(Reuters) - Imperial Metals Corp (III.TO), the company behind last week's major spill of mine waste in Western Canada, is raising C$100 million ($92 million) in debt to cover cleanup costs and finish building its newest mine.
"While the precise costs of remediation and repair are presently unknown, the company believes that the costs can be managed over time, given the underlying value of the company's assets and by the resources provided by the additional financing," Imperial said in a release late on Thursday that boosted investor confidence in the company's prospects.
Shares of Imperial, which have fallen sharply since the spill, rose 15.3 percent to C$10.37 in Toronto on Friday.
The tailings dam burst at Imperial's Mount Polley copper and gold mine in British Columbia, a spill that analysts say could cost between C$50 million and C$500 million to clean up. The mine has been closed indefinitely, costing Imperial a key source of cash.
The Canadian company said it would issue C$100 million worth of convertible debentures.
Top Imperial shareholder N. Murray Edwards, the billionaire chair of oil and gas giant Canadian Natural Resources (CNQ.TO), is stepping in to help Imperial.
His Edco Capital and affiliates have committed to buy C$40 million of the issue, and Edco has committed to buying more if needed to ensure Imperial raises the full C$100 million.
Imperial said the Fairholme Partnership has also committed to buy C$40 million. Fairholme is a hedge fund launched in 2013 by Bruce Berkowitz's Miami-based Fairholme Capital Management.
Imperial's new Red Chris mine, also in British Columbia, is almost fully built, but it needs one more permit approved before it can start production, said Steve Robertson, vice president of corporate affairs, in a message on Wednesday.
The permit is required before Imperial can deposit tailings into a storage facility at Red Chris, he said, adding that the process of obtaining the approval is under way.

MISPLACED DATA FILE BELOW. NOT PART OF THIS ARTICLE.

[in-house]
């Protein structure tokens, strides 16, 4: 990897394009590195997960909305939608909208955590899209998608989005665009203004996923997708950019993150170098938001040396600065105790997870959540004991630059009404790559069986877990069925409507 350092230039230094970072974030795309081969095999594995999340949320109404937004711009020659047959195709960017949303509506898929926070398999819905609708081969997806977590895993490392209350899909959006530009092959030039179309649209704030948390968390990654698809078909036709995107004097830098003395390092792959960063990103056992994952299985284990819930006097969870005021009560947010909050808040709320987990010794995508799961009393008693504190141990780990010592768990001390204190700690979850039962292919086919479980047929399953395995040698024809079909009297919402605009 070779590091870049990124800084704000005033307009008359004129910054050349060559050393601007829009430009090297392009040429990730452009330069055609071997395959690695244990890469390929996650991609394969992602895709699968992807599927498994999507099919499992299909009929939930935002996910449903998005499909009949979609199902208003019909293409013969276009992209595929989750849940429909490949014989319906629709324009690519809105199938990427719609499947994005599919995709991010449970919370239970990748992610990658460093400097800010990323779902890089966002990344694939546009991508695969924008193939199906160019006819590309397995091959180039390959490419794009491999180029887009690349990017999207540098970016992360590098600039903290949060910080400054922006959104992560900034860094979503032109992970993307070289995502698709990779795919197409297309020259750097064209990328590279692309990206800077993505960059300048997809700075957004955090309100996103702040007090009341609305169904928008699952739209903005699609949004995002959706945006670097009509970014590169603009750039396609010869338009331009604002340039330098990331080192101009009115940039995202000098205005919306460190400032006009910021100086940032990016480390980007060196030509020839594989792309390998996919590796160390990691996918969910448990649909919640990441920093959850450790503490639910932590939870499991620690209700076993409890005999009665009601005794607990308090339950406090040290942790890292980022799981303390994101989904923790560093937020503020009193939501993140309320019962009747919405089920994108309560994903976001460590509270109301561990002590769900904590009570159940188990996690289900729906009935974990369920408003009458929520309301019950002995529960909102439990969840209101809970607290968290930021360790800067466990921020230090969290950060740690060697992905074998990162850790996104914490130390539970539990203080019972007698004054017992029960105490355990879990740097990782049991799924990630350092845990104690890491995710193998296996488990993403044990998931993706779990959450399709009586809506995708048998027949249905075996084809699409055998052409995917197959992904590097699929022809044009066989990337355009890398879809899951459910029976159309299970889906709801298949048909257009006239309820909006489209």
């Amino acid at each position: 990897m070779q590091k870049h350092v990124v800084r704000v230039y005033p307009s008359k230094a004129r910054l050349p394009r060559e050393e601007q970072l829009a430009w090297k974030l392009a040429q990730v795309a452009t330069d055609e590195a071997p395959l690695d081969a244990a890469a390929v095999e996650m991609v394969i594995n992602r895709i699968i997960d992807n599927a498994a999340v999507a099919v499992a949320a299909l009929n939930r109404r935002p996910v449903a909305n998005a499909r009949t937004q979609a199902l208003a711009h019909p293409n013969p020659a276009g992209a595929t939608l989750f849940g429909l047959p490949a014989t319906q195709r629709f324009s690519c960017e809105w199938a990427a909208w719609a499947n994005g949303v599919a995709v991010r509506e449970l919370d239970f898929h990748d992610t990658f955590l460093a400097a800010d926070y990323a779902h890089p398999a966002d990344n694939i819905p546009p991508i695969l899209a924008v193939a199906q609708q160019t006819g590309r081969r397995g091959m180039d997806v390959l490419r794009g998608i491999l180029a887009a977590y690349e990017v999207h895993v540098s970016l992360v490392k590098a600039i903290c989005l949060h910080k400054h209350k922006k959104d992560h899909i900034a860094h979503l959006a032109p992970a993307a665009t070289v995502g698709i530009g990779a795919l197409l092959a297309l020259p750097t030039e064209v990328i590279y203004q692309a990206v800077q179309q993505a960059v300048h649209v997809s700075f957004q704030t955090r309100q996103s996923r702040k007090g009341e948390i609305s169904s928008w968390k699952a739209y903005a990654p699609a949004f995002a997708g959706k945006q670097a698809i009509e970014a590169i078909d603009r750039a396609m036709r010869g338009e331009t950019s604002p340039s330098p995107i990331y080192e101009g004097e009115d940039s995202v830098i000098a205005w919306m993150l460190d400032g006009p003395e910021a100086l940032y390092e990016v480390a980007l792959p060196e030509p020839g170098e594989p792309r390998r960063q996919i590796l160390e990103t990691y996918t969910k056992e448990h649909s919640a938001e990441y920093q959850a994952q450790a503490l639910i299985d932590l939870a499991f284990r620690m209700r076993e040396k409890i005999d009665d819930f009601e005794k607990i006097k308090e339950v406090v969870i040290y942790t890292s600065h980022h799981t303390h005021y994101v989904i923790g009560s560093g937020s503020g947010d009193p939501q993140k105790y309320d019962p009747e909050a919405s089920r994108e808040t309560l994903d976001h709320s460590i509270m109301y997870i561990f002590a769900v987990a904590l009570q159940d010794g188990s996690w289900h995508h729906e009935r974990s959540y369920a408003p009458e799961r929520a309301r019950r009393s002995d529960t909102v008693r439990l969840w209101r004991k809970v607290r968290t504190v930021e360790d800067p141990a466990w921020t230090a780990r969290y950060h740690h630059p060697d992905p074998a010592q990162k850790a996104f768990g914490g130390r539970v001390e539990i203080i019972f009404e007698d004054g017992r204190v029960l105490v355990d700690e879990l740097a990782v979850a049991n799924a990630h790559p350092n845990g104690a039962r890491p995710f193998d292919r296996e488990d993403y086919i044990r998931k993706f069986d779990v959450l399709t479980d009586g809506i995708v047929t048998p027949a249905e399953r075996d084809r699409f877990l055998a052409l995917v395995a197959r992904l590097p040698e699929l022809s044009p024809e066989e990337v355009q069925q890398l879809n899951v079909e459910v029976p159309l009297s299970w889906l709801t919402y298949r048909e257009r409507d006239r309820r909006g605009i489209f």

Chad Day, the president of Tahltan Nation, the aboriginal group that has been negotiating an impact benefit agreement with Imperial for Red Chris, has said he now has new questions and concerns about the mine's tailings pond.
British Columbia's minister of energy and mines, Bill Bennett, has been in discussions with Imperial and the Tahltan Nation, said ministry spokesman David Haslam in a statement.
As a result, "Imperial Metals has agreed that it will not begin operations at Red Chris until the Tahltan can undertake an independent engineering review of the facility," he said. Imperial will cover the cost of the review.
On Thursday, British Columbia's Information and Privacy Commissioner said she will investigate whether the province's government should have warned the public about risks posed by Mount Polley.
"In the aftermath of the breach, concerns are being raised about what government knew about the condition of the Mount Polley mine and whether the public should have been notified of potential risks before the disaster occurred," said Commissioner Elizabeth Denham in a release.
Reporting by Allison Martell; Editing by Steve Orlofsky